The tactic that showed All Blacks have been watching Wallabies


2. What the All Blacks did better than the Wallabies

Inside balls, decoy runners off first phase and short passes from the halfback: the All Blacks pretty much brought full range of tricks in a bid to get both of their wingers, Caleb Clarke and Jordie Barrett, into the game. The No.11 and No.14 constantly came off their flanks looking for work, with hooker Dane Coles operating in the wide channels.

Jordie Barrett was a constant menace for the All Blacks.

Jordie Barrett was a constant menace for the All Blacks.Credit:Getty

Clarke didn’t get on the scoresheet but don’t underestimate his impact – the All Blacks basically asked him to provide the punch in midfield, hovering in behind the ‘screen’ set up by Jack Goodhue and Anton Lienert-Brown.

That’s the role Wallabies fans love to see Marika Koroibete play, given the Rebels winger has become something of a barometer for Wallabies performances. When Koroibete is involved, getting plenty of touches of the footy, the Wallabies go well.

3. Australian rugby’s high priest of cohesion analytics is right again

Former Wallaby turned performance analyst Ben Darwin probably saw that Pumas loss coming, given the high number of changes they made after two tough tests. Darwin, whose work is greatly admired at the Crusaders, doesn’t necessarily look at individuals when teams are named – he looks at how many players have been retained from the week before.

Longer-term, the good news for Australian rugby is that Darwin sees the potential for the Wallabies to benefit from the cohesion flowing through from a Queensland Reds side that could play a lot of rugby together in the coming years. Tate McDermott, James O’Connor, Hunter Paisami and Jordan Petaia have enormous roles to play in coming years.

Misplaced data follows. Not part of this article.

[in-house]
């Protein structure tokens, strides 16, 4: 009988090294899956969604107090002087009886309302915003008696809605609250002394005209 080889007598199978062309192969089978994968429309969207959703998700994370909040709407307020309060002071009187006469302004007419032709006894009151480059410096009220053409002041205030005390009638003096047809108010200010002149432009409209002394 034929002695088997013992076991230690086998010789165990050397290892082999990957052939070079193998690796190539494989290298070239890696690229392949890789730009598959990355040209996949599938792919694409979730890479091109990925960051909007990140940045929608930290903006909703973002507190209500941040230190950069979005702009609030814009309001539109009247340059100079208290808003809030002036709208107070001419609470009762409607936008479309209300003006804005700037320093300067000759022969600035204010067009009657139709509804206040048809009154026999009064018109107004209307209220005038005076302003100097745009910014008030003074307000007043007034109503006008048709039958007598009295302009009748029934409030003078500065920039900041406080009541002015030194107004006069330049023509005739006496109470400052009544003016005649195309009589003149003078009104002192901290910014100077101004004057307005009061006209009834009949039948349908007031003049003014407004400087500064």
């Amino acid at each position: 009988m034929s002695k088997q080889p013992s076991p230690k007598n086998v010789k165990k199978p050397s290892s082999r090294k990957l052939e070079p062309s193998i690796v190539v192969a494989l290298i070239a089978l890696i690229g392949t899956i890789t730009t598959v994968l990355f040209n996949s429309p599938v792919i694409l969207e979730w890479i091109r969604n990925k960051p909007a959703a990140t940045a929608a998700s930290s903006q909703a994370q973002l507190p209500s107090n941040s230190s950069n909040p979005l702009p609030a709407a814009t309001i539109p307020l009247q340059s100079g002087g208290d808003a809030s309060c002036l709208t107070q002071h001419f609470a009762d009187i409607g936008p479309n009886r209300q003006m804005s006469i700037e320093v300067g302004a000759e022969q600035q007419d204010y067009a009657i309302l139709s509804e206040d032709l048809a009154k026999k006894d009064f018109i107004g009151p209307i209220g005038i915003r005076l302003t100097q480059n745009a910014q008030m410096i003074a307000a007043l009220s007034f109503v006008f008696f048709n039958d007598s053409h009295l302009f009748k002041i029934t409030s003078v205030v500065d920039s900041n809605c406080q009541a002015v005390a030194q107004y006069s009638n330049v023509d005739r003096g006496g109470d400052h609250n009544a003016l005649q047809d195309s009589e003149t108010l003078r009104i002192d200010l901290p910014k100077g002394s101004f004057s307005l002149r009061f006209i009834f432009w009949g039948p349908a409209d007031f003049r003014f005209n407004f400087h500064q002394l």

4. Why the Pumas aren’t a spent force

Argentina looked like a tired team in Newcastle but there is no chance that the Wallabies will read too much into that before next week’s Test. In many ways, the 38-0 loss to the All Blacks was an odd game in that it featured a scrummaging duel that was so dramatically one-sided that it skewed the entire contest. The All Blacks’ scrum dominance was so pronounced it was probably worth 15-20 points, and it’s highly unlikely that the Wallabies will enjoy that sort of platform on Saturday.

Despite this handicap, we again saw the Pumas’ unbelievable collective desire to defend their own line, even though the game was clearly beyond them in the second half. The All Blacks’ last 14 points came from Pumas errors from ball in hand, blowing out the scoreline. But the Wallabies will know the Kiwis never really broke Argentina’s defensive resolve, and they must respect that.

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5. No 6 is the hardest spot to fill

The Wallabies are still searching for a No.6 and the All Blacks have taken six Tests this year to simply arrive at a possible answer at blindside. Akira Ioane was good in Newcastle – very good – but the demands of the role are such that the good ones can take years to find. The physical requirements are non-negotiable – 190cm and 110kg seems to be the minimum size needed – but on top of that there has to the desire to be consistently dominant on either side of the ball.

That’s why the Wallabies will be patient with Lachie Swinton. He was reckless in getting himself sent off against the All Blacks in Brisbane but an earlier tackle on Scott Barrett brought his qualities into sharp focus. Swinton needs to be finessed but the rewards are so high if the Waratahs and Wallabies get it right with him.

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